I caught this bug burrowing into the trunk of my rhododendron, and I persuaded it to exit its home.

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Here's a close up of said worm.

close up of worm

I can't imagine it being other than damaging to my tree. Anyone know what it is? The location is Wellington, New Zealand.

Edit: the bark had been damaged by my plastic rubbish bin rubbing against it and I believe this is why some beetle laid its egg here. I removed the frass before taking the picture, and I admit I did use a Philips screwdriver to encourage the woodworm to leave its new home in my tree. The hole is about 4 mm (.15 in) in diameter so I think it's too big for a rhododendron borer which I'm not even sure we have in NZ. The holes of the two tooth borer are said to be oval but this one seems quite round.

  • Hi Graham! I know nothing about these things, but spent an hour searching the internet, and I can't figure it out! (You've probably already done that!) I agree that it doesn't seem to be a rhododendron borer. Do you have any June bugs or similar beetles? Some of their larvae have rounder heads with spiky fur, and similar bodies, like the stag beetle, although I don't think that's it! Some wood borers are common to azalea and rhododendron. This NZ site is worth a look. Sorry I couldn't help you! Commented Jan 29, 2018 at 22:05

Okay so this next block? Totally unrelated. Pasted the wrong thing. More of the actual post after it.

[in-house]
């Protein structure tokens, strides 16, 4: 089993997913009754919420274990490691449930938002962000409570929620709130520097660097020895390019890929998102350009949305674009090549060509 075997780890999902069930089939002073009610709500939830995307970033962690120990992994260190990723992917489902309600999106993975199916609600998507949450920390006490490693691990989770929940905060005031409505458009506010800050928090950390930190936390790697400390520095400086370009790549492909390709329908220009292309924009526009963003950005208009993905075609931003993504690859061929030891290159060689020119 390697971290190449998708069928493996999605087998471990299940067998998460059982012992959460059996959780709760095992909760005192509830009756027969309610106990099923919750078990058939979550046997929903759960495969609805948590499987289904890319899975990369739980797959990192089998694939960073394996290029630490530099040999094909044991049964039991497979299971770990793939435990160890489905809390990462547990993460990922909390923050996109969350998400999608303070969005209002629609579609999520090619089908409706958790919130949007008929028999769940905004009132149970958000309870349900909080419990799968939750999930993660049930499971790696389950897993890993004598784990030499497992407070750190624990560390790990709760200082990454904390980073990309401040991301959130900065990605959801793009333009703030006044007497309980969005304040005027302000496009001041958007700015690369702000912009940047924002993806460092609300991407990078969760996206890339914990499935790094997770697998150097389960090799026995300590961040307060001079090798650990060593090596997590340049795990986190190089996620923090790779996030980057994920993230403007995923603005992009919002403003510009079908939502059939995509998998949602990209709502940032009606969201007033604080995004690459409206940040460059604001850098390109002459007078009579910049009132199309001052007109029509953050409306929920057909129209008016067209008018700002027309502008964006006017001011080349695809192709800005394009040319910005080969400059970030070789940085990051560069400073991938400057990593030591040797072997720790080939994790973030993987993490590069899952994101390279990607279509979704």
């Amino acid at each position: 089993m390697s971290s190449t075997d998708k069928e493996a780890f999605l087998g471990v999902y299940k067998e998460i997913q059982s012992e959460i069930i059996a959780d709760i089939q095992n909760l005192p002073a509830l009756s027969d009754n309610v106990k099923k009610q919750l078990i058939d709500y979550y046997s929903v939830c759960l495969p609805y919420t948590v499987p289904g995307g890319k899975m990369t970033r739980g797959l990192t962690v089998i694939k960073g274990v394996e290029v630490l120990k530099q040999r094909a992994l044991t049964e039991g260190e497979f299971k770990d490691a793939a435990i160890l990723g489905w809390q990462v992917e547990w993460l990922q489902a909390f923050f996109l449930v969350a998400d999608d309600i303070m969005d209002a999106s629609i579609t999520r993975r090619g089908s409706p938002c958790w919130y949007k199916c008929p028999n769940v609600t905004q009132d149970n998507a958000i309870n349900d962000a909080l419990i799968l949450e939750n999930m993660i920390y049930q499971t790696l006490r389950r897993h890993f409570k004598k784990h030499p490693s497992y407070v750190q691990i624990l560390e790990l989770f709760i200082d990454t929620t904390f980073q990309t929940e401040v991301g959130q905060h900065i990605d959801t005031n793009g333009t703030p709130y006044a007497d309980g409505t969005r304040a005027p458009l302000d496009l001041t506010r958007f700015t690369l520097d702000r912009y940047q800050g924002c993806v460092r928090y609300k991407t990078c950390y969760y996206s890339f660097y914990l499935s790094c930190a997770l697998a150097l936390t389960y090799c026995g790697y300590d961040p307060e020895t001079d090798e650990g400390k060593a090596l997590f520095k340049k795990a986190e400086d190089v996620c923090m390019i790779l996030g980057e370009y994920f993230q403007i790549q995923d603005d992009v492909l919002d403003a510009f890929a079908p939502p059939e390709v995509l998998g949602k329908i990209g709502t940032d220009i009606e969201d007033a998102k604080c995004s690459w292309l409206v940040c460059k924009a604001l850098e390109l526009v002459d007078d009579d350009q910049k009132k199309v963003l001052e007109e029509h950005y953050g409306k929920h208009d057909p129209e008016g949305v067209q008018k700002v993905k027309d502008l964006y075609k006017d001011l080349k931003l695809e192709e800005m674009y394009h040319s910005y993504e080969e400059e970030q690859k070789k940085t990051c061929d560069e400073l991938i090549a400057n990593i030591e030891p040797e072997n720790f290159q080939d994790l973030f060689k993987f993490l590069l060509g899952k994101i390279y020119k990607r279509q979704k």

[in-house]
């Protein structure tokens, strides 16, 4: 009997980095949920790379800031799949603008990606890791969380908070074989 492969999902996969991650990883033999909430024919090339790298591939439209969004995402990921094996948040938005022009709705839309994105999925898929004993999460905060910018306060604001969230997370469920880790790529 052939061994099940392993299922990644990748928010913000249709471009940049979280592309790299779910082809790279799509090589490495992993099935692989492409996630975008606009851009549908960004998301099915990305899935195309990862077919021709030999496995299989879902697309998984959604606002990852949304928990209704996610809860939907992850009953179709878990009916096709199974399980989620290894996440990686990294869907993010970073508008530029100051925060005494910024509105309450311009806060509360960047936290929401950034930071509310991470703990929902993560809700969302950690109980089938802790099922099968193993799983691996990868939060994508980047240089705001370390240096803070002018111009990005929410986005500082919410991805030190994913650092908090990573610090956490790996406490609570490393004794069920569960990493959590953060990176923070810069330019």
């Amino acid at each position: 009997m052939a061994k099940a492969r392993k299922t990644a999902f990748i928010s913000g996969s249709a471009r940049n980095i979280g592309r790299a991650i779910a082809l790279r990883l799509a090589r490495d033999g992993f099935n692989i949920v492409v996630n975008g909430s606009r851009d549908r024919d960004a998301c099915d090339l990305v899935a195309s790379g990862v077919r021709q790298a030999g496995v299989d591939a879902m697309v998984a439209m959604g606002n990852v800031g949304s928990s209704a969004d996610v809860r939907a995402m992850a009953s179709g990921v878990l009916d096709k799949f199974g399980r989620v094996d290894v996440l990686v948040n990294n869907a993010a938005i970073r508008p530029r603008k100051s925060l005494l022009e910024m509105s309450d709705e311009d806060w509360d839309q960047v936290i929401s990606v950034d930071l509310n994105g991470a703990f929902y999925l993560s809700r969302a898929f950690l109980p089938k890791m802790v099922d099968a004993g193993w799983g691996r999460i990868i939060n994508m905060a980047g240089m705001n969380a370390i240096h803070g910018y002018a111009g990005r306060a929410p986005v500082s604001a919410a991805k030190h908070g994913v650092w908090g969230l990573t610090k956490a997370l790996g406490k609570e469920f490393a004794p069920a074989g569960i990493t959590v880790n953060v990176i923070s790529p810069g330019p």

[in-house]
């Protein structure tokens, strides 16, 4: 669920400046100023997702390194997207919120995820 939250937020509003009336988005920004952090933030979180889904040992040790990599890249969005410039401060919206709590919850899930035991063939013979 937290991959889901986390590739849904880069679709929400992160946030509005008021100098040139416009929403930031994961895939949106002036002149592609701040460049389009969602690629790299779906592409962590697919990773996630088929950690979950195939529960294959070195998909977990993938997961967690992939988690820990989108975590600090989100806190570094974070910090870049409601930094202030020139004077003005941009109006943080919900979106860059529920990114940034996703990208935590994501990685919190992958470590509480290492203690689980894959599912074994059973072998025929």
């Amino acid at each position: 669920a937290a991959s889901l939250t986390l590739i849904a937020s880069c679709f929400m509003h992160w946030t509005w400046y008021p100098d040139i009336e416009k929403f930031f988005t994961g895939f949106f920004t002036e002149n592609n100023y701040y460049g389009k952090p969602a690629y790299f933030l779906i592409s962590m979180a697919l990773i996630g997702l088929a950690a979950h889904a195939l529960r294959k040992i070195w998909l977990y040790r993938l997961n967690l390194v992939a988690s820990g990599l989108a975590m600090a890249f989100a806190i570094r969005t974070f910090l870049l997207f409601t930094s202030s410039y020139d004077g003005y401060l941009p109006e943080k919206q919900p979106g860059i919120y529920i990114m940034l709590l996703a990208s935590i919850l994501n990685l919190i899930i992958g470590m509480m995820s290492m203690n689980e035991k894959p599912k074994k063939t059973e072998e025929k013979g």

• Send a photo to the bug man. I think his email would be [email protected] Commented Sep 13, 2023 at 12:23

2 Answers 2


A borer, don't know the specific one. Almost any plant can be attacked . They are difficult to kill with poison ( Lindane). It is usually more practical to kill them with something like a wire; normally only one or a few.

  • Don't borers eat dead wood? Commented Jan 20, 2018 at 19:57
  • I have seen them in live trees - oaks, pines, birch, etc. Commented Jan 23, 2018 at 0:49

Looks like something we have here, a Leopard Moth (Zeuzera pyrina) however the location information I have is quite wrong and I've never seen anything like this before munching into a Rhodo? the best thing is to prune out the affected wood and burn it. keep an eye out for anymore- just try to keep the site clean and remove any dead material around the parent plant. I wouldn't bother spraying for one occurrence.

  • But not found in New Zealand so it's probably something else. Commented Jan 22, 2018 at 22:47

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